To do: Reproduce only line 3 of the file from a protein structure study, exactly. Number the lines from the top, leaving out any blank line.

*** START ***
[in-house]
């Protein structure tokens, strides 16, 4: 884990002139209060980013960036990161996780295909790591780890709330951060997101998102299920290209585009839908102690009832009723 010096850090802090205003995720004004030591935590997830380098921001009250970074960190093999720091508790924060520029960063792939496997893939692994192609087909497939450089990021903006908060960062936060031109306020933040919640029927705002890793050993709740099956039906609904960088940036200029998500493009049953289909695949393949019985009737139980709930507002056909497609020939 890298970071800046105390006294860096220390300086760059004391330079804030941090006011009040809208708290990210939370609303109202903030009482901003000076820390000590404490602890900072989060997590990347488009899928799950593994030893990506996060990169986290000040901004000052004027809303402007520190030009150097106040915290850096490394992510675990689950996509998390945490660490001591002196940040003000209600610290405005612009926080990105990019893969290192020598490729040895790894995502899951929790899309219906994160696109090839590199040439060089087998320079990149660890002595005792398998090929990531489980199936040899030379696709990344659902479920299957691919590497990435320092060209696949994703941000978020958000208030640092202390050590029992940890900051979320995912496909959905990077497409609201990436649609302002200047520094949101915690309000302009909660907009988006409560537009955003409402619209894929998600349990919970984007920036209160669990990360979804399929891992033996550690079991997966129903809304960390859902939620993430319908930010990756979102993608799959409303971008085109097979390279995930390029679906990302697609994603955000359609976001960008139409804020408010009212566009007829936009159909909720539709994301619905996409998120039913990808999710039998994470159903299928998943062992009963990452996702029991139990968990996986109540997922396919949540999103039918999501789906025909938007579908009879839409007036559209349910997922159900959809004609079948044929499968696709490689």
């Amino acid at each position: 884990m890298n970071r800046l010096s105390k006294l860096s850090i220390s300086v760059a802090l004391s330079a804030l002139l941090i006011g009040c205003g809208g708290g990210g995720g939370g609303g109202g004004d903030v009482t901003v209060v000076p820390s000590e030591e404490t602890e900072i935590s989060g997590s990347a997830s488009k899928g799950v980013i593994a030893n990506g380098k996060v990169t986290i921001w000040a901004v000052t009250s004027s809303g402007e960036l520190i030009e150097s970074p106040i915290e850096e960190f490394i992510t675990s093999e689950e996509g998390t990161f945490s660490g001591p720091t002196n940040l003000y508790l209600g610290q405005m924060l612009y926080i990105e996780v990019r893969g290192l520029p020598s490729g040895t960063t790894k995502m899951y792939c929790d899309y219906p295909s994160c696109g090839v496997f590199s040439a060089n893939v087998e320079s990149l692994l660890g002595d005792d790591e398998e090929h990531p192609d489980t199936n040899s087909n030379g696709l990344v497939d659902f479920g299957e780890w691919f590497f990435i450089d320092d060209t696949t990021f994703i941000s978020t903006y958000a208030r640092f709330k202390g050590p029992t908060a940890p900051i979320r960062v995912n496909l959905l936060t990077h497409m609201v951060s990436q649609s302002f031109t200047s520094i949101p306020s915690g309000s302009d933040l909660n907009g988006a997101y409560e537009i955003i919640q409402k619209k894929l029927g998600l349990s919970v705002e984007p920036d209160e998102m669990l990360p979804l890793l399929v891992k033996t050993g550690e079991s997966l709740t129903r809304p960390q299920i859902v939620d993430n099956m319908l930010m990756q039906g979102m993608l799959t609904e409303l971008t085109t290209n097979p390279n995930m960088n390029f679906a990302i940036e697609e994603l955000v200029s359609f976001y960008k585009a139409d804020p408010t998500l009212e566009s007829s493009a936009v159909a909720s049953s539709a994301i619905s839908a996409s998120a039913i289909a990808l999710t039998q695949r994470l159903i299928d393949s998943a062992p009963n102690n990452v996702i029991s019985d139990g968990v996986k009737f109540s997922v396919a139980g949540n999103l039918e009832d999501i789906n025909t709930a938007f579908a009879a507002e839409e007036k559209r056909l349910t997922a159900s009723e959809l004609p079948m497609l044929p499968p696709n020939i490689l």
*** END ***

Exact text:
């Amino acid at each position: 884990m890298n970071r800046l010096s105390k006294l860096s850090i220390s300086v760059a802090l004391s330079a804030l002139l941090i006011g009040c205003g809208g708290g990210g995720g939370g609303g109202g004004d903030v009482t901003v209060v000076p820390s000590e030591e404490t602890e900072i935590s989060g997590s990347a997830s488009k899928g799950v980013i593994a030893n990506g380098k996060v990169t986290i921001w000040a901004v000052t009250s004027s809303g402007e960036l520190i030009e150097s970074p106040i915290e850096e960190f490394i992510t675990s093999e689950e996509g998390t990161f945490s660490g001591p720091t002196n940040l003000y508790l209600g610290q405005m924060l612009y926080i990105e996780v990019r893969g290192l520029p020598s490729g040895t960063t790894k995502m899951y792939c929790d899309y219906p295909s994160c696109g090839v496997f590199s040439a060089n893939v087998e320079s990149l692994l660890g002595d005792d790591e398998e090929h990531p192609d489980t199936n040899s087909n030379g696709l990344v497939d659902f479920g299957e780890w691919f590497f990435i450089d320092d060209t696949t990021f994703i941000s978020t903006y958000a208030r640092f709330k202390g050590p029992t908060a940890p900051i979320r960062v995912n496909l959905l936060t990077h497409m609201v951060s990436q649609s302002f031109t200047s520094i949101p306020s915690g309000s302009d933040l909660n907009g988006a997101y409560e537009i955003i919640q409402k619209k894929l029927g998600l349990s919970v705002e984007p920036d209160e998102m669990l990360p979804l890793l399929v891992k033996t050993g550690e079991s997966l709740t129903r809304p960390q299920i859902v939620d993430n099956m319908l930010m990756q039906g979102m993608l799959t609904e409303l971008t085109t290209n097979p390279n995930m960088n390029f679906a990302i940036e697609e994603l955000v200029s359609f976001y960008k585009a139409d804020p408010t998500l009212e566009s007829s493009a936009v159909a909720s049953s539709a994301i619905s839908a996409s998120a039913i289909a990808l999710t039998q695949r994470l159903i299928d393949s998943a062992p009963n102690n990452v996702i029991s019985d139990g968990v996986k009737f109540s997922v396919a139980g949540n999103l039918e009832d999501i789906n025909t709930a938007f579908a009879a507002e839409e007036k559209r056909l349910t997922a159900s009723e959809l004609p079948m497609l044929p499968p696709n020939i490689l």